Minnesota Veterinary Hospital Blog
Sharing "just a bite" of food off your plate with your pet is harmless, right? Wrong. Many human foods can be dangerous--even deadly--to dogs and cats.
Alcohol - Alcohol is rapidly absorbed into the bloodstream and affects pets quickly. Ingestion of alcohol can cause dangerous drops in blood sugar, blood pressure, and body temperature. Intoxicated animals can experience seizures and respiratory failure. Products such as desserts containing alcohol or yeast-containing doughs are often the unknown culprits.
Caffeine - Coffee, tea, energy drinks, dietary pills or anything else containing caffeine should never be given to your pet, as they can affect the heart, stomach, intestines and nervous system.
Chocolate - Cocoa and chocolate contain theobromine, a chemical that is highly toxic to dogs and cats. Ingestion of small amounts can cause vomiting and diarrhea, but ingestion of larger quantities can cause seizures and affect heart rhythm.
Fatty Foods - Foods that are high in fat can cause vomiting, diarrhea, and pancreatitis (inflammation of the pancreas) in pets, especially in certain breeds like miniature schnauzers, shetland sheepdogs, and yorkshire terriers. Fight the temptation to share these kinds of table scraps and give a healthy pet treat instead.
Grapes and Raisins - Avoid the wrath of grapes--keep them away from dogs. Just a few grapes or raisins can damage your dog's kidneys or even prove deadly. Even small amounts of raisins in trial mix or snack boxes can pose a problem.
Macadamia Nuts - Popular in many cookies and candies, macadamia nuts should never be given to pets. Lethargy, vomiting, and loss of muscle control are among the effects of macadamia nut ingestion.
Onions and Garlic - Onions and garlic in any form--even powdered--can endanger your pet's health. Ingestion of small amounts can result in a mild gastrointestinal upset, while larger amounts can cause severe anemia, particularly with long-term ingestion (like sprinkling it on your pet's food).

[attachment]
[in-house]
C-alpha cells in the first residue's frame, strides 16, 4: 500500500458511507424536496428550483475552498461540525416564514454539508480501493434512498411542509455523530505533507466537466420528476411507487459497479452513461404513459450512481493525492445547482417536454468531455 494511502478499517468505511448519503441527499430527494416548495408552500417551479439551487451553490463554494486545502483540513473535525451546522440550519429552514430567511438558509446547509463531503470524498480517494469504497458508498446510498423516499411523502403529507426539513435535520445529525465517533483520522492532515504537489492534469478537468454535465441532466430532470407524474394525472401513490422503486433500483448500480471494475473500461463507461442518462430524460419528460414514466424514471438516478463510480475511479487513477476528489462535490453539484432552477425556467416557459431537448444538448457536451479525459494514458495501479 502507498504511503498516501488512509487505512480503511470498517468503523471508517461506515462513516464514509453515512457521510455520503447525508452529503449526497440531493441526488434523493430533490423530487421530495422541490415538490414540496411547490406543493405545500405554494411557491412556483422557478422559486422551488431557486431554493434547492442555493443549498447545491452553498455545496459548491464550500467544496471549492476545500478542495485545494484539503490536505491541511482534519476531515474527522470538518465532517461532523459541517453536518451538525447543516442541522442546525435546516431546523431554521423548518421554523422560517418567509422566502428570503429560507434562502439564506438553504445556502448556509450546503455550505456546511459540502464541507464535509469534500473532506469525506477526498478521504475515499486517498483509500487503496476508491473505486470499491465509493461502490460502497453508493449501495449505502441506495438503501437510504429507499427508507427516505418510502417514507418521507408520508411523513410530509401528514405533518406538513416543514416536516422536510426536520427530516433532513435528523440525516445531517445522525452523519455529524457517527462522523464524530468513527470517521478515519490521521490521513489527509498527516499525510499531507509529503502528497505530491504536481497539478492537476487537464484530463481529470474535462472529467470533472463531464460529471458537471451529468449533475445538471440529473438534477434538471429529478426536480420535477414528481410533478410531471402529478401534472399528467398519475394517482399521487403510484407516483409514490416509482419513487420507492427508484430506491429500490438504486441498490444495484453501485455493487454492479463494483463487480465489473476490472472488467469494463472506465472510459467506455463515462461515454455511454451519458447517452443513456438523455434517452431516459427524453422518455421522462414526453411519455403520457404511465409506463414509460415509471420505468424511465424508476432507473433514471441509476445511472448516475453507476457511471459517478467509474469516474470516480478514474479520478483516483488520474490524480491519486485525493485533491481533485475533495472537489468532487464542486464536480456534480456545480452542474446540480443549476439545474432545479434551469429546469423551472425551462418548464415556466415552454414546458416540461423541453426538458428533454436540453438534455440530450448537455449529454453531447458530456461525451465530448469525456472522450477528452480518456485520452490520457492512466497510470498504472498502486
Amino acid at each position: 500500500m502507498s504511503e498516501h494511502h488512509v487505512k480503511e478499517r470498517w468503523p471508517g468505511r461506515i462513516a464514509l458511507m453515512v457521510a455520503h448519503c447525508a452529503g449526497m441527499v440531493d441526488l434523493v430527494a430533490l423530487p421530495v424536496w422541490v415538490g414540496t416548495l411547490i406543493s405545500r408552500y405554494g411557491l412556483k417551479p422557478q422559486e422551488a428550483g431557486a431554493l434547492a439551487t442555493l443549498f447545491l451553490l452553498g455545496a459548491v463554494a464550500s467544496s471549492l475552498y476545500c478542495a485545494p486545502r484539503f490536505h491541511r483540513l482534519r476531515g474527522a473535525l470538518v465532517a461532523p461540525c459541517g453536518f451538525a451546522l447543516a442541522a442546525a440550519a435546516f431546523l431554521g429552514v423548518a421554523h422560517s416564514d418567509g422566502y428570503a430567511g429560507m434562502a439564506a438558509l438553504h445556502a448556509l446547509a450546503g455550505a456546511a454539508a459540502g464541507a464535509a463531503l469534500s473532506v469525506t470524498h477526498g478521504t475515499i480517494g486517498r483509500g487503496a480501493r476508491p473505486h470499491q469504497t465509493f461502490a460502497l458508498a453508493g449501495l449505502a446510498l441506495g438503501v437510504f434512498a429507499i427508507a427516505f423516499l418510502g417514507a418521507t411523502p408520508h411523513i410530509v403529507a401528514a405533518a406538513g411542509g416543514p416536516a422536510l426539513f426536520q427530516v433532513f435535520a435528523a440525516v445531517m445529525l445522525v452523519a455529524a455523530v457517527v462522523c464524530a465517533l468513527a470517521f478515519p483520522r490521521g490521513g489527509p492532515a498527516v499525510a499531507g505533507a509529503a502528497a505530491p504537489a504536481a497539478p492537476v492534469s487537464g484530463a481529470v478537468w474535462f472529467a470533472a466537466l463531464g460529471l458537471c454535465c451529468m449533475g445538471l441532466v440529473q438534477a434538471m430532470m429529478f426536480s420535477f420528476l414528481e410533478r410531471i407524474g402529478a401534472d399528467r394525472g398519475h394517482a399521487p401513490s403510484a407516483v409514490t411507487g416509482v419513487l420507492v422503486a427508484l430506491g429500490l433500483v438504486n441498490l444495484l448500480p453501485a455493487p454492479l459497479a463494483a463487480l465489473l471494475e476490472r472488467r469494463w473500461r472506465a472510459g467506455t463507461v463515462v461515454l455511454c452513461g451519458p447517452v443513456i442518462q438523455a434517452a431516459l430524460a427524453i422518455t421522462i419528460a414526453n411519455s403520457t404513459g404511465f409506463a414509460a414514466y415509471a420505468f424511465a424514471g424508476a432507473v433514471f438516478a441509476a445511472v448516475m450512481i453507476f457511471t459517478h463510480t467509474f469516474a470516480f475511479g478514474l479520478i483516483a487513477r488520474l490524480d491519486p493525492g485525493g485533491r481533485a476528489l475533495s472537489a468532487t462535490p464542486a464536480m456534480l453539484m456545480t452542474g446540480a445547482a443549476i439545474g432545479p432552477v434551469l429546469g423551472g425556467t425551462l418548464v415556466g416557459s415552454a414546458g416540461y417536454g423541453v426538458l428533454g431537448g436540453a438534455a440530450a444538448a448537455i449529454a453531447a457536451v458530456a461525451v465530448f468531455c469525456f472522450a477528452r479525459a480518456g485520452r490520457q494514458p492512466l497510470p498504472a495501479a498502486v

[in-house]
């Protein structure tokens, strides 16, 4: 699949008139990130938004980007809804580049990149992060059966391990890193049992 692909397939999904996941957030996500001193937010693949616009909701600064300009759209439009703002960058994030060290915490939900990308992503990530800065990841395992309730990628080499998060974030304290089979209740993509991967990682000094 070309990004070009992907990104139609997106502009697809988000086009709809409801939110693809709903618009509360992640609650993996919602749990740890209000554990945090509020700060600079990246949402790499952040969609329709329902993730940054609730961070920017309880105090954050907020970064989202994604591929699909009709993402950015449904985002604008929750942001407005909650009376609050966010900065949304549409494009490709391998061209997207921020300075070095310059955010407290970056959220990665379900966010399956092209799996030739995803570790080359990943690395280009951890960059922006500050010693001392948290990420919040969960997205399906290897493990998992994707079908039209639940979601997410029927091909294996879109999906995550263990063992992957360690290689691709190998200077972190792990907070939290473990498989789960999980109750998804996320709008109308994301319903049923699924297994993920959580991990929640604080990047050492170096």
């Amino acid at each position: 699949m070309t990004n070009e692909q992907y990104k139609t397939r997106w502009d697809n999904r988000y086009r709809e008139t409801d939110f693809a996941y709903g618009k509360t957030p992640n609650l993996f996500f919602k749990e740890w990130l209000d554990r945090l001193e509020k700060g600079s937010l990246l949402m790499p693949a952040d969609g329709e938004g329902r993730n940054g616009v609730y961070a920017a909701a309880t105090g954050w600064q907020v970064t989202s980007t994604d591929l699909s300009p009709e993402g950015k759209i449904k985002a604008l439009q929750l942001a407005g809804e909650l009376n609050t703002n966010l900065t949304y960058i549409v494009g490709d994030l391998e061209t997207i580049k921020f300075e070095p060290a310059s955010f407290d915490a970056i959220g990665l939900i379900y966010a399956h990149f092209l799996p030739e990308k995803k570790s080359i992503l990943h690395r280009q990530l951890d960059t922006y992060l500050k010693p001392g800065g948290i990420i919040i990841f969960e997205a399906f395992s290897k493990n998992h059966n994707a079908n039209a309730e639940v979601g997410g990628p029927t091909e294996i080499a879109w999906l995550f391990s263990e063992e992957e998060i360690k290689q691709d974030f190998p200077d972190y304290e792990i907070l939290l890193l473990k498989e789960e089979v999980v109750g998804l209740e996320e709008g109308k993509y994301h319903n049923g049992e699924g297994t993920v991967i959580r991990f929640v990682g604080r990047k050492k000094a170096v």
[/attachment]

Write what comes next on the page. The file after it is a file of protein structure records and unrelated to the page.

Salt - Believe it or not, common table salt is poisonous to your pet--but it's not usually from table scraps. The source is often what surprises pet owners: pets often experience salt toxicity as a result of eating household play dough, swallowing too much ocean water, or ingesting paint balls. Salt toxicity can be very severe and results in neurologic signs such as incoordination, seizures, and brain swelling.
Sweeteners - Many sugarless gums and candies contain xylitol, a natural sweetener that is acutely toxic to dogs. Ingestion can cause vomiting, weakness, a life-threatening drop in blood sugar, loss of muscle control, seizures and liver failure.
Yeast Dough - Unbaked dough that contains yeast can expand in your pet's stomach or intestines. As the yeast ferments, it releases gases, resulting in nausea, vomiting, diarrhea, and even life-threatening bloat and a twisted stomach. Some yeast dough also ferments into alcohol, which contributes to signs of lethargy and alcohol toxicity.
If your pet accidentally ingests any of these foods, or you have a question about something your pet has eaten, contact Pet Poison Helpline for immediate help at (800-213-6680).
*Have an emergency first aid kit at home in case of a poisoning emergency. Keeping these items on hand will make it easier for you to work with the Pet Poison Helpline experts.
What to include:
- Hydrogen Peroxide 3% (non-expired)
- Liquid dishwashing detergent (such as Palmolive or Dawn)
- Rubber gloves
- Triple antibiotic ointment (such as Neosporin)
- Vitamin E oil or capsules
- Diphenhydramine liquid or 25mg tablets (such as Benadryl), with no other combination ingredients
- Ophthalmic saline solution or artificial tears, with no other combination ingredients
- Can of tuna packed in water, chicken broth or some type of tasty canned pet food
- Sweet electrolyte beverage (such as Gatorade)
- Corn syrup